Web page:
3. That is maybe the most ignorant comment I have ever heard. Do you also believe in Christ as your savior? Maybe you put your children on Adderrall for their ADD or for your own ADD? Do you drink red wine on Sundays? Do you take the bread and body of Christ which is the unleavened bread Eucharist and doesn’t have much absorption when it comes to alcohol? Do you take Xanax as a prescription from your doctor? Do you take ibuprofen for pain? Do you pray? Because I bet you do both. Or maybe all. And hopefully not at the same time, but say you did and you didn’t realize how awful it was for you, then you might not have a chance to survive if someone wasn’t there to pump your stomach or give you something to counteract the drugs you ignorantly took to ease a symptom that was deeply physically bothering you before or maybe even after you prayed. Think about it.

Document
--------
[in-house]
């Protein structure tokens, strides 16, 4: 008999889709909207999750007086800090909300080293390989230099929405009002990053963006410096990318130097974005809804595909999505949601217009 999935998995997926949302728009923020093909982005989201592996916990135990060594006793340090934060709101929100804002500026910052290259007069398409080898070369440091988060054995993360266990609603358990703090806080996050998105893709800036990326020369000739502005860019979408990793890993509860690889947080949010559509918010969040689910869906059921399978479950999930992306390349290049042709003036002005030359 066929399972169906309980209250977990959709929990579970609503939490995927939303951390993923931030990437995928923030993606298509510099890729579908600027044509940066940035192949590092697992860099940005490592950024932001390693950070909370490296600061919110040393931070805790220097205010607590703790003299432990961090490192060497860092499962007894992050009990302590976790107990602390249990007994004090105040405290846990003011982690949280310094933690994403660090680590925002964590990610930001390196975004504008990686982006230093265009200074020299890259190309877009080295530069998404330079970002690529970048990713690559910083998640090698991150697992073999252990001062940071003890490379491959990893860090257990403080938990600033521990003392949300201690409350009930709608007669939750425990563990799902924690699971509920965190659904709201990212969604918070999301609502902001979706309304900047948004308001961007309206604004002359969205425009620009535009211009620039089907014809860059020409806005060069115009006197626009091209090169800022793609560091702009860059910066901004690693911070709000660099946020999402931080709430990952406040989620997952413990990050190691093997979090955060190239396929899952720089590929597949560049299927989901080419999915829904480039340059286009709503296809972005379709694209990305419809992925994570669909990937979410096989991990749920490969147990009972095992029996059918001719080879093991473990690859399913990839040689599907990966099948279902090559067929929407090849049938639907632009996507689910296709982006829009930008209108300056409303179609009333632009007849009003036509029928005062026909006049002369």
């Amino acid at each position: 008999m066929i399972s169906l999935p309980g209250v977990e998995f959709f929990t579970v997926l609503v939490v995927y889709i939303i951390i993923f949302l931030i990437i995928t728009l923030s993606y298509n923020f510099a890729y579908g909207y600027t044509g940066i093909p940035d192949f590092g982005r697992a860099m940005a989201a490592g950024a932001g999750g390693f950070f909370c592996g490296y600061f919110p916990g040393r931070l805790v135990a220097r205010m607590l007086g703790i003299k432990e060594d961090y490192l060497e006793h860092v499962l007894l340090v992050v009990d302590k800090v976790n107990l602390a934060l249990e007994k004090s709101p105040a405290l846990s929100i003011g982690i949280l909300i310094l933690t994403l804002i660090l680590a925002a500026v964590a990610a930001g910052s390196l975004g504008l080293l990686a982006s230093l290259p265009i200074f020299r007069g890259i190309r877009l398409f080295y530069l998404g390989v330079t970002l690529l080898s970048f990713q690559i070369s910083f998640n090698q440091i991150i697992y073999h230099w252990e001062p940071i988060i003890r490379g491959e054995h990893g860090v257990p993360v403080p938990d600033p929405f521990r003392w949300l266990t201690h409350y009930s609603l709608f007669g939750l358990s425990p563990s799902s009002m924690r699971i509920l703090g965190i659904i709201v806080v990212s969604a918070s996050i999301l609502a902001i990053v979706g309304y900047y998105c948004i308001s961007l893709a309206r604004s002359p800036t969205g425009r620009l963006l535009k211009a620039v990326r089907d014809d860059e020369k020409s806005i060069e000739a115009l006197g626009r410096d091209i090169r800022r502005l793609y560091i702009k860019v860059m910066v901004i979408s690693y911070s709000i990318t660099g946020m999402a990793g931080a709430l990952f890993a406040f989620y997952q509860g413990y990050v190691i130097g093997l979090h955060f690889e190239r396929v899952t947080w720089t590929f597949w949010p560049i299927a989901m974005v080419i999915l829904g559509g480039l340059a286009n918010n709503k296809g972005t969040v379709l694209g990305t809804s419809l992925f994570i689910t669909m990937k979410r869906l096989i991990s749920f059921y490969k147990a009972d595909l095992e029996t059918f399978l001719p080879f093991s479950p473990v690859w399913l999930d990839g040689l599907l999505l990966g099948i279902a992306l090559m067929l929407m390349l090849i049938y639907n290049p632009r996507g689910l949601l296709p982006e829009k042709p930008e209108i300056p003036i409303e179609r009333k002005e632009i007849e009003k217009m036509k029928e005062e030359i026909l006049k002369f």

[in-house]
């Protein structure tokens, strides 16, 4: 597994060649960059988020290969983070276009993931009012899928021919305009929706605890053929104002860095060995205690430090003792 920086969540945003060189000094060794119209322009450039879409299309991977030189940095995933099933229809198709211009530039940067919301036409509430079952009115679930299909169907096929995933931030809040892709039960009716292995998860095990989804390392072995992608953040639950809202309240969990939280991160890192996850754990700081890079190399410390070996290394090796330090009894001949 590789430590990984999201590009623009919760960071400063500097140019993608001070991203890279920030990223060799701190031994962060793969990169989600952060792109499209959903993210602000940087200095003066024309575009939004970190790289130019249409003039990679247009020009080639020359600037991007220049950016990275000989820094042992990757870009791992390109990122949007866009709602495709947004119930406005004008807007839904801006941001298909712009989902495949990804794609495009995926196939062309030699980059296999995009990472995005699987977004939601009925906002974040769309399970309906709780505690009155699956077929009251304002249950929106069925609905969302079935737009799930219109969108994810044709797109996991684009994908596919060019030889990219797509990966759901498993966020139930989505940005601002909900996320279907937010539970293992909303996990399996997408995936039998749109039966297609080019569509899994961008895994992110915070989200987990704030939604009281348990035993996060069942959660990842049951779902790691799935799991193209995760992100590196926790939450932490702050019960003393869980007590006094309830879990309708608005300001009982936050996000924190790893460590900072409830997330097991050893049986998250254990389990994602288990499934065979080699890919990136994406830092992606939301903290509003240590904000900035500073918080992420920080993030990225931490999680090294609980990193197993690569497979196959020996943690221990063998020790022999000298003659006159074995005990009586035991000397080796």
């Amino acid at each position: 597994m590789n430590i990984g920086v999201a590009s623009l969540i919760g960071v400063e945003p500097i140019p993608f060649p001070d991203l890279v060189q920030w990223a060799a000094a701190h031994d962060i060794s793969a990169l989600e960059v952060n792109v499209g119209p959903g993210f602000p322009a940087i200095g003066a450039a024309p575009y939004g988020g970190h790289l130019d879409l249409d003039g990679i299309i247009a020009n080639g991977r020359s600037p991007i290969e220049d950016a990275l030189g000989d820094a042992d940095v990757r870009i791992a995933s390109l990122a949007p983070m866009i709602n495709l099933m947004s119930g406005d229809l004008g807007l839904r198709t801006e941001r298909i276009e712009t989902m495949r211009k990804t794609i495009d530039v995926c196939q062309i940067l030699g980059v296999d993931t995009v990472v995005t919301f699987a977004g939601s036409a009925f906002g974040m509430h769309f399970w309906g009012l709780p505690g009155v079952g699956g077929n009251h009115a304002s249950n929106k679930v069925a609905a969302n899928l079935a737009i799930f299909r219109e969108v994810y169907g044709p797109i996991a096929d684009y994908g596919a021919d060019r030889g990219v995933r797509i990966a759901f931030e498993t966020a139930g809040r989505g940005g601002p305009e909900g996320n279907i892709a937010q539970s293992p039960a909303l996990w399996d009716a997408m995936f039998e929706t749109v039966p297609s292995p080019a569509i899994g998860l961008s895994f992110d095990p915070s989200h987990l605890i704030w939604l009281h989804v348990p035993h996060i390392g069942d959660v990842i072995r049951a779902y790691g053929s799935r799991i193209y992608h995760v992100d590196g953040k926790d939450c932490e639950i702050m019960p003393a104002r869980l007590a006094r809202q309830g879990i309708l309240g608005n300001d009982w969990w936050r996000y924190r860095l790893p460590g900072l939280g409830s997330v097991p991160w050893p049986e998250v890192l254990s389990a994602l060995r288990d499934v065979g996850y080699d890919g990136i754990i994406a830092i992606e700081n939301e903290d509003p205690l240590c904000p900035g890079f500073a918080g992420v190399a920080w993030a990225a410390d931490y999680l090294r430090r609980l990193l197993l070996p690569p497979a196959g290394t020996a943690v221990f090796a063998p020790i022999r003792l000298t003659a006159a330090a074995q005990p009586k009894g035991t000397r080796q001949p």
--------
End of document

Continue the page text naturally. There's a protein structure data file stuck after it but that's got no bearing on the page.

1. BU is catering to their STUDENTS because that is one of it’s main purposes. All you’ve done is slapped a label on a group of people to generalize it and tried to pass your comment off as an educated opinion.
      People make mistakes so it’s up to institutions to put their research to use and help them. Good for you if you have never fallen into peer pressure or depression or felt so hopeless that you’d turn to anything to feel better, but most people don’t work like that. It’s more productive to try to understand and help a problem than to judge and disregard it.